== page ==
Observed under 1500 times microscope, a lot of different “fuzzy balls” with the structure of “one core, two layers, and three membranes” was found in this material (Figure 1). When it is in the static state, there is an airbag inside the microsphere and there are some fuzzy things which have high gel strength on the outer surface of the microsphere. While it is in the dynamic state, the fuzzy things are cut or scattered and flow ability becomes much better. When dispersed in water, a stable two-phase system of gas and fluid can be formed [3]. The density of the solid-free fuzzy ball drilling fluid in ground condition could be adjusted from 0.8 to 1.0 g/cm3 according to different compositions. Also, its density can be above 1.0 g/cm3 by adding inert weighting additives to adapt to near-balanced or underbalanced drilling. With the growth of depth, the pressure and temperature will both increase. Due to the “one core, two layers, and three membranes” structure, the fuzzy ball drilling fluid will compress with the increase of the pressure and expand with the increase of the temperature. The effects of pressure and temperature on the equivalent static density of fuzzy ball drilling fluid are inverse and asynchronous. So, prediction of downhole equivalent static density of the fuzzy ball drilling fluid is a complex and urgent issue.

Figure 1: Snapshot of fuzzy ball drilling fluid under 1500 times microscope.

Methven and Baummann [4] firstly used lab PVT experimental data to calculate downhole equivalent static density of drilling fluid at certain pressure and temperature. Following their research thought, many researchers built models predicting equivalent static density of different drilling fluids at certain pressure and temperature based on lab PVT data [58]. They all proposed empirical model based on lab PVT data first and then determined the coefficients of the model by certain mathematical method. Their models were all about density versus certain pressure and temperature; however, depth is the most used variable in field, and pressure and temperature both are the function of depth, so it is more convenient and reasonable to establish numerical model predicting equivalent static density versus depth, instead of pressure and temperature.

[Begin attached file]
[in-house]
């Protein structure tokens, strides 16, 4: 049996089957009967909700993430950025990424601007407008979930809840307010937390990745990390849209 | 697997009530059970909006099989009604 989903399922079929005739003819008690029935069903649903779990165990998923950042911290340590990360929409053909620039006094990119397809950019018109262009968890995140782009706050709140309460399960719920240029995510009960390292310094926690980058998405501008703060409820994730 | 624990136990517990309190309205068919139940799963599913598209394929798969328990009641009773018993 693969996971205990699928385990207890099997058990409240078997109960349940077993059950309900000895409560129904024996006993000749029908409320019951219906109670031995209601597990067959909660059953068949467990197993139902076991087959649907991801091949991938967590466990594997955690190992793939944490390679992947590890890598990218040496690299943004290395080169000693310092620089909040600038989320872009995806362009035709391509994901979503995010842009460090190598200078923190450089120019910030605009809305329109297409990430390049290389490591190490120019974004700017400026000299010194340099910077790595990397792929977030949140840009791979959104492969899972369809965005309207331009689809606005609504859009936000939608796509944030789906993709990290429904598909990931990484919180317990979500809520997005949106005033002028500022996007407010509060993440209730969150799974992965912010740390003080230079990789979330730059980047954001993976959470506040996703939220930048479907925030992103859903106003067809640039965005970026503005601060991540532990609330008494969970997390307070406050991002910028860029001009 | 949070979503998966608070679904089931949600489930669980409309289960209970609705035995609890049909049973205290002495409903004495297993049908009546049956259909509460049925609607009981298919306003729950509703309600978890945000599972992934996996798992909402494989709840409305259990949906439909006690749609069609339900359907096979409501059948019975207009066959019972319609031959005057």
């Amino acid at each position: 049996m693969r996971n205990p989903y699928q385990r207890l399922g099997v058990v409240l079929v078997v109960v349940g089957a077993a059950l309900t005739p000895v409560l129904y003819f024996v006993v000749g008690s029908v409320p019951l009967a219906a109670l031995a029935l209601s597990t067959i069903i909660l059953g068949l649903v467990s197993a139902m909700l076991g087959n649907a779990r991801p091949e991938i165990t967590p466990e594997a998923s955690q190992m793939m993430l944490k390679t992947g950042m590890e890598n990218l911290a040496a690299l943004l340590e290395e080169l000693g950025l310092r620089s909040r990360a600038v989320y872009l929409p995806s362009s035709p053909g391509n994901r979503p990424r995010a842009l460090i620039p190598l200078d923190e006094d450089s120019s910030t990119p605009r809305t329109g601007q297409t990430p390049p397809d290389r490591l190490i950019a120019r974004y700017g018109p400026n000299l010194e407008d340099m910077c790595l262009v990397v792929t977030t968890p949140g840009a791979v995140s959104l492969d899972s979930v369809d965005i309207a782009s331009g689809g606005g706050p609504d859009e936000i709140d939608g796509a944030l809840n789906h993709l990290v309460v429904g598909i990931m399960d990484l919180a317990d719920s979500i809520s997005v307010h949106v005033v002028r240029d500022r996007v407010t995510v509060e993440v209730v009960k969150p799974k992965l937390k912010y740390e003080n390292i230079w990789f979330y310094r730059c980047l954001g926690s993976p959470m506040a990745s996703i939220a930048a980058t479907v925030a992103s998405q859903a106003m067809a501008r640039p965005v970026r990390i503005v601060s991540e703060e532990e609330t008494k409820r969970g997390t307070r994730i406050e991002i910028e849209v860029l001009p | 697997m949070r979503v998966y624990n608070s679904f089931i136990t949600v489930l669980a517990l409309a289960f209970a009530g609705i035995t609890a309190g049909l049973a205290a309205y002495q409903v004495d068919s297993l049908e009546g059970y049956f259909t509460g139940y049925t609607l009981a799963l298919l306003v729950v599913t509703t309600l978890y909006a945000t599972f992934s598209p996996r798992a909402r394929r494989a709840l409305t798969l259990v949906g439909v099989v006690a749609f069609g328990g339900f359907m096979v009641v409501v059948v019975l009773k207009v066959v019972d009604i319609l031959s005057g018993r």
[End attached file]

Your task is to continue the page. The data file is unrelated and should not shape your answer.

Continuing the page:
ANN (artificial neutral network) is an artificial intelligence system which is modeled after the human brain and how it processes the information. BP (back propagation) ANN is currently the most widely used ANN model for one of its multilayer feed forward neural networks by error back propagation. By comparison between BP ANN and multiple regression method in many areas, BP ANN has a better applicability and higher precision than multiple regression method with respect to multifactor analysis problem [9, 10]. Moreover, multiple regression model is a rigid model, whose coefficients cannot be changed after the model is built even if more data is obtained, but ANN can adjust the weights and thresholds anytime if there is new data, so ANN is a more appropriate choice for the extrapolation prediction problem. Razi et al. [11] developed a BP ANN model to predict the rheological properties of water-based drilling fluids; however, until now, there has not been a BP ANN model to predict equivalent static density versus depth for a multiphase material.